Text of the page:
Characterizing the viscoelastic properties of thin-layer tissues with micro-level thickness has long remained challenging. Recently, several micro-elastography techniques have been developed to improve the spatial resolution. However, most of these techniques have not considered the medium boundary conditions when evaluating the viscoelastic properties of thin-layer tissues such as arteries and corneas; this might lead to estimation bias or errors. This paper aims to integrate the Lamb wave model with our previously developed ultrasonic micro-elastography imaging system for obtaining accurate viscoelastic properties in thin-layer tissues. A 4.5-MHz ring transducer was used to generate an acoustic radiation force for inducing tissue displacements to produce guided wave, and the wave propagation was detected using a confocally aligned 40-MHz needle transducer. The phase velocity and attenuation were obtained from k-space by both the impulse and the harmonic methods. The measured phase velocity was fit using the Lamb wave model with the Kelvin-Voigt model. Phantom experiments were conducted using 7% and 12% gelatin and 1.5% agar phantoms with different thicknesses (2, 3, and 4 mm). Biological experiments were performed on porcine cornea and rabbit carotid artery ex vivo. Thin-layer phantoms with different thicknesses were confirmed to have the same elasticity; this was consistent with the estimates of bulk phantoms from mechanical tests and the shear wave rheological model. The trend of the measured attenuations was also confirmed with the viscosity results obtained using the Lamb wave model. Through the impulse and harmonic methods, the shear viscoelasticity values were estimated to be 8.2 kPa for 0.9 Pa s and 9.6 kPa for 0.8 Pa s in the cornea and 27.9 kPa for 0.1 Pa s and 26.5 kPa for 0.1 Pa s in the artery.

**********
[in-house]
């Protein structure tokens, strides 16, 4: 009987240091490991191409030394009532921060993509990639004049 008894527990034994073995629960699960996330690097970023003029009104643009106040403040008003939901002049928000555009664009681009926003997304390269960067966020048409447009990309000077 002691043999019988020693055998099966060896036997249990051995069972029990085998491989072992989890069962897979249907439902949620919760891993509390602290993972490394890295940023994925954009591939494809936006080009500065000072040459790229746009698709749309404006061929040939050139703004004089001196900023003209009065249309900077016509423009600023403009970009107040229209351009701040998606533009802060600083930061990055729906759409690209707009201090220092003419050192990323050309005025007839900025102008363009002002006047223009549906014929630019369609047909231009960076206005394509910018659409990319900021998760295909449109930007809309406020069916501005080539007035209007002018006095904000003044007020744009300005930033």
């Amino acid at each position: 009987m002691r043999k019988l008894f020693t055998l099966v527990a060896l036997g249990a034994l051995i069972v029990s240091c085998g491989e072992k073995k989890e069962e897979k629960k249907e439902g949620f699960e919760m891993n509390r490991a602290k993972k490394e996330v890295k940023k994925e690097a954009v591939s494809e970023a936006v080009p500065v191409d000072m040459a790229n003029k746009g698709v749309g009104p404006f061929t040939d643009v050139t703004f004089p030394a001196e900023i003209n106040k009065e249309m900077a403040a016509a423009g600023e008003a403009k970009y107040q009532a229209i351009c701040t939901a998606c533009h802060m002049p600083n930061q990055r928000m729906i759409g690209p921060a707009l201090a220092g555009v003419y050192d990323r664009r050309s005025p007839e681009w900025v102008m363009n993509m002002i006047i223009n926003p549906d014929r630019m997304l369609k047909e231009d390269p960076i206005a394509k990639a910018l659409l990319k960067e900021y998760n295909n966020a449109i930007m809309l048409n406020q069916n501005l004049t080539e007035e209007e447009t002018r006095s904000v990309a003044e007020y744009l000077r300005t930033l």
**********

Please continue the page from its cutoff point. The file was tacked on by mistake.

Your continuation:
All Science Journal Classification (ASJC) codes
- Radiological and Ultrasound Technology
- Computer Science Applications
- Electrical and Electronic Engineering